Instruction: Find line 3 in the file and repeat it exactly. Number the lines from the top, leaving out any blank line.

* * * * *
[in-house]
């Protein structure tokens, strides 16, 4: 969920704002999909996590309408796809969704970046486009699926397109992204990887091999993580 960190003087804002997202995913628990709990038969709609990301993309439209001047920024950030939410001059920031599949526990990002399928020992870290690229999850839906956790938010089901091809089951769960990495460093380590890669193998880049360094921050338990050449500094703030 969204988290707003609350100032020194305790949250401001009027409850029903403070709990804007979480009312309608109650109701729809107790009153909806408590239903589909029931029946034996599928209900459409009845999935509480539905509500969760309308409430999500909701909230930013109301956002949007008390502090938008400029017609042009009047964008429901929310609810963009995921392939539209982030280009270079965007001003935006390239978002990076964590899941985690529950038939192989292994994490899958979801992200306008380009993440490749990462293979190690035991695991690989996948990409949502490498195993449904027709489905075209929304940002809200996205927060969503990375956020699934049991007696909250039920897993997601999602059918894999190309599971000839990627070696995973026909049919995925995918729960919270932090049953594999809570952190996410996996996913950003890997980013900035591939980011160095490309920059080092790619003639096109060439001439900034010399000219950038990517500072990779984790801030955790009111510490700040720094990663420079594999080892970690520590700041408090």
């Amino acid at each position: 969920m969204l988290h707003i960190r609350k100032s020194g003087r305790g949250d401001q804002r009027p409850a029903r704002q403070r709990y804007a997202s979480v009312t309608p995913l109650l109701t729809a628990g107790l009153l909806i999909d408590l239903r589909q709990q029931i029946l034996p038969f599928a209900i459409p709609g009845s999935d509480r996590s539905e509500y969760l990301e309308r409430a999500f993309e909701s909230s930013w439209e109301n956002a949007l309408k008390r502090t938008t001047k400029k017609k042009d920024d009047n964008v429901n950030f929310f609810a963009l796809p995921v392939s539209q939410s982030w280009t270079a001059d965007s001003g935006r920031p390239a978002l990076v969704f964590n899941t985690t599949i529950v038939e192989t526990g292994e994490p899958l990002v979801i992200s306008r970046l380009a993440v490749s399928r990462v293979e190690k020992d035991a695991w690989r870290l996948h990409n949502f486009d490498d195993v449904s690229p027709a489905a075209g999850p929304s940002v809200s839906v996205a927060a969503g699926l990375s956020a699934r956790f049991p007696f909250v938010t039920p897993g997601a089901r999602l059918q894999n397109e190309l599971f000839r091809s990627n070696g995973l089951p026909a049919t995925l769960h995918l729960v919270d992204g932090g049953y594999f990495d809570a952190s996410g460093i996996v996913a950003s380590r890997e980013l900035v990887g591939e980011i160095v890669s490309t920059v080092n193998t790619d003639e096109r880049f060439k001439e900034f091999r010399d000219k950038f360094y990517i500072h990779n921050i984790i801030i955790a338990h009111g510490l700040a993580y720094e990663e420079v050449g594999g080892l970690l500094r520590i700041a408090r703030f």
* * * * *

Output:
């Amino acid at each position: 969920m969204l988290h707003i960190r609350k100032s020194g003087r305790g949250d401001q804002r009027p409850a029903r704002q403070r709990y804007a997202s979480v009312t309608p995913l109650l109701t729809a628990g107790l009153l909806i999909d408590l239903r589909q709990q029931i029946l034996p038969f599928a209900i459409p709609g009845s999935d509480r996590s539905e509500y969760l990301e309308r409430a999500f993309e909701s909230s930013w439209e109301n956002a949007l309408k008390r502090t938008t001047k400029k017609k042009d920024d009047n964008v429901n950030f929310f609810a963009l796809p995921v392939s539209q939410s982030w280009t270079a001059d965007s001003g935006r920031p390239a978002l990076v969704f964590n899941t985690t599949i529950v038939e192989t526990g292994e994490p899958l990002v979801i992200s306008r970046l380009a993440v490749s399928r990462v293979e190690k020992d035991a695991w690989r870290l996948h990409n949502f486009d490498d195993v449904s690229p027709a489905a075209g999850p929304s940002v809200s839906v996205a927060a969503g699926l990375s956020a699934r956790f049991p007696f909250v938010t039920p897993g997601a089901r999602l059918q894999n397109e190309l599971f000839r091809s990627n070696g995973l089951p026909a049919t995925l769960h995918l729960v919270d992204g932090g049953y594999f990495d809570a952190s996410g460093i996996v996913a950003s380590r890997e980013l900035v990887g591939e980011i160095v890669s490309t920059v080092n193998t790619d003639e096109r880049f060439k001439e900034f091999r010399d000219k950038f360094y990517i500072h990779n921050i984790i801030i955790a338990h009111g510490l700040a993580y720094e990663e420079v050449g594999g080892l970690l500094r520590i700041a408090r703030f």